Question: The A J Swim Team soon will have an important

The A. J. Swim Team soon will have an important swim meet with the G. N. Swim Team. Each team has a star swimmer (John and Mark, respectively) who can swim very well in the 100- yard butterfly, backstroke, and breaststroke events. However, the rules prevent them from being used in more than two of these events. Therefore, their coaches now need to decide how to use them to maximum advantage.
Each team will enter three swimmers per event (the maximum allowed). For each event, the following table gives the best time previously achieved by John and Mark as well as the best time for each of the other swimmers who will definitely enter that event. (Whichever event John or Mark does not swim, his team’s third entry for that event will be slower than the two shown in the table.)
The points awarded are 5 points for first place, 3 points for second place, 1 point for third place, and none for lower places. Both coaches believe that all swimmers will essentially equal their best times in this meet. Thus, John and Mark each will definitely be entered in two of these three events.
(a) The coaches must submit all their entries before the meet without knowing the entries for the other team, and no changes are permitted later. The outcome of the meet is very uncertain, so each additional point has equal value for the coaches. Formulate this problem as a two-person, zero-sum game. Eliminate dominated strategies, and then use the graphical procedure described in Sec. 15.4 to find the optimal mixed strategy for each team according to the minimax criterion.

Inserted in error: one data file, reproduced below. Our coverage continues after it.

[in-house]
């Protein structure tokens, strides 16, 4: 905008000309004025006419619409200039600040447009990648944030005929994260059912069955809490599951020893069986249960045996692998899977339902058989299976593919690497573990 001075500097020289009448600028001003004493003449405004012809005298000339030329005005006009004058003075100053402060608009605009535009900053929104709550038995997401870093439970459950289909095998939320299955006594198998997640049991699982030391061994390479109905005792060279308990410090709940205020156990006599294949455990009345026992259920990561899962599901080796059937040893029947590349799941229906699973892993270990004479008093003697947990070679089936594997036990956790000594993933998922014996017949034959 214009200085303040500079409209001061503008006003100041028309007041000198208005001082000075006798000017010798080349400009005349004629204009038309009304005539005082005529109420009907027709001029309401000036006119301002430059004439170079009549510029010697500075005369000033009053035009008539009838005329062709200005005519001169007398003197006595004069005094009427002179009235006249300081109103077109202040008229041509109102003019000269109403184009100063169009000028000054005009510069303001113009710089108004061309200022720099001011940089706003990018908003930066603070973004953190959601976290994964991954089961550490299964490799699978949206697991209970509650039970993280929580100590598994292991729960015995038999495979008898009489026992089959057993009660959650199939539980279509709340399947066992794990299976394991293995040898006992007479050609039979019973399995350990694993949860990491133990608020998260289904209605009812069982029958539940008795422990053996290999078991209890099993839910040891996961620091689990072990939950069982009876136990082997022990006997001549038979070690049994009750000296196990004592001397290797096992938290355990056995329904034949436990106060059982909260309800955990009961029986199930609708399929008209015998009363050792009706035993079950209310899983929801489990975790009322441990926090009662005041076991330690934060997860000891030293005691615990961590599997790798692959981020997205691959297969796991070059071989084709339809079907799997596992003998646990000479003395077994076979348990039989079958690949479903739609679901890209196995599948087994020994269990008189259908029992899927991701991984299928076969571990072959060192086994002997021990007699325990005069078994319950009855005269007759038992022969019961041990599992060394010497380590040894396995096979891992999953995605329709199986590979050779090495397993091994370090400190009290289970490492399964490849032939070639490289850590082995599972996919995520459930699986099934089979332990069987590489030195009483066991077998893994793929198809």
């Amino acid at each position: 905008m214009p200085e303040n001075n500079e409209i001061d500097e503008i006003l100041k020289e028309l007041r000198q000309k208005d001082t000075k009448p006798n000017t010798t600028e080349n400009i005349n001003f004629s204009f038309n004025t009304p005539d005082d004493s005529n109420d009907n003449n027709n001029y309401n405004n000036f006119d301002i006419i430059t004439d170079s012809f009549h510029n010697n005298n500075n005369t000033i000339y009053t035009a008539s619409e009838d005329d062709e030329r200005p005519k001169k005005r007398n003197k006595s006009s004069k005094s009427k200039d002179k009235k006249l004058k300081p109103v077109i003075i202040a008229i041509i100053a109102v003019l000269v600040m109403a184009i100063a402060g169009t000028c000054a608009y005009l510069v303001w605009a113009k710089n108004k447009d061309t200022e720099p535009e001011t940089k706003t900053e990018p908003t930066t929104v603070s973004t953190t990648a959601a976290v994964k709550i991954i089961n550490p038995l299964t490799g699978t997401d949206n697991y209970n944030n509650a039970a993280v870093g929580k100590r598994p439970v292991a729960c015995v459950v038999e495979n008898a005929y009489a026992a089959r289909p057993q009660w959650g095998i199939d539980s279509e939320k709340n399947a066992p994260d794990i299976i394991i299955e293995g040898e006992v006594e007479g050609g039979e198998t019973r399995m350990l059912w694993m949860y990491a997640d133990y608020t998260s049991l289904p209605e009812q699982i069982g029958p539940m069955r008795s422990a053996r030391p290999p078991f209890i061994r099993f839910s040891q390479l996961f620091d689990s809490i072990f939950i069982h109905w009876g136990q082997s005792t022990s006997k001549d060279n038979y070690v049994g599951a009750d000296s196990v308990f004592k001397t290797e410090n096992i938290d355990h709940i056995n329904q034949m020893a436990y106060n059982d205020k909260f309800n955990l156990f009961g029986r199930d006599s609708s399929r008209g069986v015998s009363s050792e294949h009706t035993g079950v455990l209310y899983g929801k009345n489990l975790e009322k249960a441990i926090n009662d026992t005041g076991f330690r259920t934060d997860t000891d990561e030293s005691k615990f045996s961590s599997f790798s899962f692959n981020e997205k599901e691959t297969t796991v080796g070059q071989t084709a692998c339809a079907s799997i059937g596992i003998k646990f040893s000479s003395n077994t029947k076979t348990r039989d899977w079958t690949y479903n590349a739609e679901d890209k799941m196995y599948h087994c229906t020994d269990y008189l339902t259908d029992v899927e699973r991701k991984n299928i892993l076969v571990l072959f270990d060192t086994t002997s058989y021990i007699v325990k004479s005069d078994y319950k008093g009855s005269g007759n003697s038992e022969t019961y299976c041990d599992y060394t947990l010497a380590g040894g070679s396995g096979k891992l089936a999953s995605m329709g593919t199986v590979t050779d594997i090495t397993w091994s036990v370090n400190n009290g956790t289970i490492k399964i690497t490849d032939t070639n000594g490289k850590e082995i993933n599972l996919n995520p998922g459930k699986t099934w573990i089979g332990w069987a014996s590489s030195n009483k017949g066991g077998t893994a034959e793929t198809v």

(b) The situation and assignment are the same as in part (a), except that both coaches now believe that the A. J. team will win the swim meet if it can win 13 or more points in these three events, but will lose with less than 13 points. [Compare the resulting optimal mixed strategies with those obtained in part (a).]
(c) Now suppose that the coaches submit their entries during the meet one event at a time. When submitting his entries for an event, the coach does not know who will be swimming that event for the other team, but he does know who has swum in preceding events. The three key events just discussed are swum in the order listed in the table. Once again, the A. J. team needs 13 points in these events to win the swim meet. Formulate this problem as a two-person, zero-sum game. Then use the concept of dominated strategies to determine the best strategy for the G. N. team that actually “guarantees” it will win under the assumptions being made.
(d) The situation is the same as in part (c). However, now assume that the coach for the G. N. team does not know about game theory and so may, in fact, choose any of his available strategies that have Mark swimming two events. Use the concept of dominated strategies to determine the best strategies from which the coach for the A. J. team should choose. If this coach knows that the other coach has a tendency to enter Mark in the butterfly and the backstroke more often than in the breaststroke, which strategy should she choose?

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